At least a dozen spiritual leaders were arrested in the evacuation of Occupy Oakland on Monday morning as they sat in a candlelit circle in front of the camp’s interfaith tent. They were among 32 people arrested by riot police, according to news reports.
“They wanted to hold the sacred space and be a peaceful presence,” said Jon Jackson, deacon at the First Congregational Church of Oakland, a camp participant who chose not to be arrested. According to witnesses, the arrested included Kurt Khuwald, a professor at the Starr King seminary in Berkeley, Father Joseph Vitale, who has been arrested many times before, and Marcus Leifert, a seminary student at Starr King.
“The Occupy movement wants to make people aware of the gross disparity, which is what Jesus and many other religious leaders want,” Jackson said. Jesus, he noted, “was opposed to government hierarchy” and was always talking about the oppression of the poor.
The arrests are “signals of moral integrity,” said bystander Emily Webb, a graduate student at Starr King who is training to be a Unitarian Universalist minister. “The people were arrested from a diverse group of traditions representing the fact that we all have something that we hold dear. The system creates hell on Earth for people. The clergy are standing for a world where all can peacefully assemble.”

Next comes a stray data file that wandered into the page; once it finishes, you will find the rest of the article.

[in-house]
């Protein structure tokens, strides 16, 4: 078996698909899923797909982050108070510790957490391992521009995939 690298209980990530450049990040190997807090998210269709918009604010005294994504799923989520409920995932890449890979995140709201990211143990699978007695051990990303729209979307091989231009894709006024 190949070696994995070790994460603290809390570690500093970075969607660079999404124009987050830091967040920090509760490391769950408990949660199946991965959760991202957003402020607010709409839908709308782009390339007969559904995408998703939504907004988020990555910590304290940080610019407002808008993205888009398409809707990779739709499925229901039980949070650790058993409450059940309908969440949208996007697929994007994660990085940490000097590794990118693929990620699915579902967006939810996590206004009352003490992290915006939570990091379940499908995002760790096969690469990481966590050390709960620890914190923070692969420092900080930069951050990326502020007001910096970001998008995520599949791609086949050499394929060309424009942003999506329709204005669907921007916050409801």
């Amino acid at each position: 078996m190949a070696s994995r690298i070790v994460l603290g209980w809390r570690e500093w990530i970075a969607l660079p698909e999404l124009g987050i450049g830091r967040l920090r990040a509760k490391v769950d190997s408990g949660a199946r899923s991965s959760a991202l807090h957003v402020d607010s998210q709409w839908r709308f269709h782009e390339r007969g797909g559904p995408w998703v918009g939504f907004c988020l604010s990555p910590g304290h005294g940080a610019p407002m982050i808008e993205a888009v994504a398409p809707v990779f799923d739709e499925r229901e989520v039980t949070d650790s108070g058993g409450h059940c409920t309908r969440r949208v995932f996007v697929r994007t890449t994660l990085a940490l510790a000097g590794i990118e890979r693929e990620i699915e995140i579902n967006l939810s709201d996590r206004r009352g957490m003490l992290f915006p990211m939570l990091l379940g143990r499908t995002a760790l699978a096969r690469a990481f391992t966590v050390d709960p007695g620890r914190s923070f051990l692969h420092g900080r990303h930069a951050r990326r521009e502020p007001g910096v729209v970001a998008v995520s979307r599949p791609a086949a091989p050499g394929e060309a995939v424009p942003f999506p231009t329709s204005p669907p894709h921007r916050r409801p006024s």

The interfaith tent had been used in recent weeks by Muslims, Christians, Hindus, pagans and other spiritual groups for religious services, rituals, Bible studies and yoga.
The police action clearing the Frank Ogawa Plaza differed dramatically from the last evacuations two and three weeks ago, which resulted in violent clashes between police and protesters and a severe head injury to Iraq war vet Scott Olsen (who was released from the hospital last week). There were no injuries reported Monday.
The largely peaceful evacuation was the result of the occupiers’ decision to march out of the Plaza after the “cop watch” spotted geared-up officers on their way to the encampment. Occupiers rallied in downtown Oakland’s 14th and Broadway intersection, chanting, marching in a circle, and drumming. The cops marched in between the protesters and the encampment, forming lines and setting up barricades to block marchers from returning. Some cops had their names visible on their shirts, while others had only small white labels with badge numbers and names on the back of their helmets — not easily noticed if a protester is being attacked by an officer.
When I left the scene at around 7 a.m. Zachary Running Wolf, an occupier who had climbed up a tree when news of a raid solidified, was still occupying the tree with an upside-down flag hung beside him.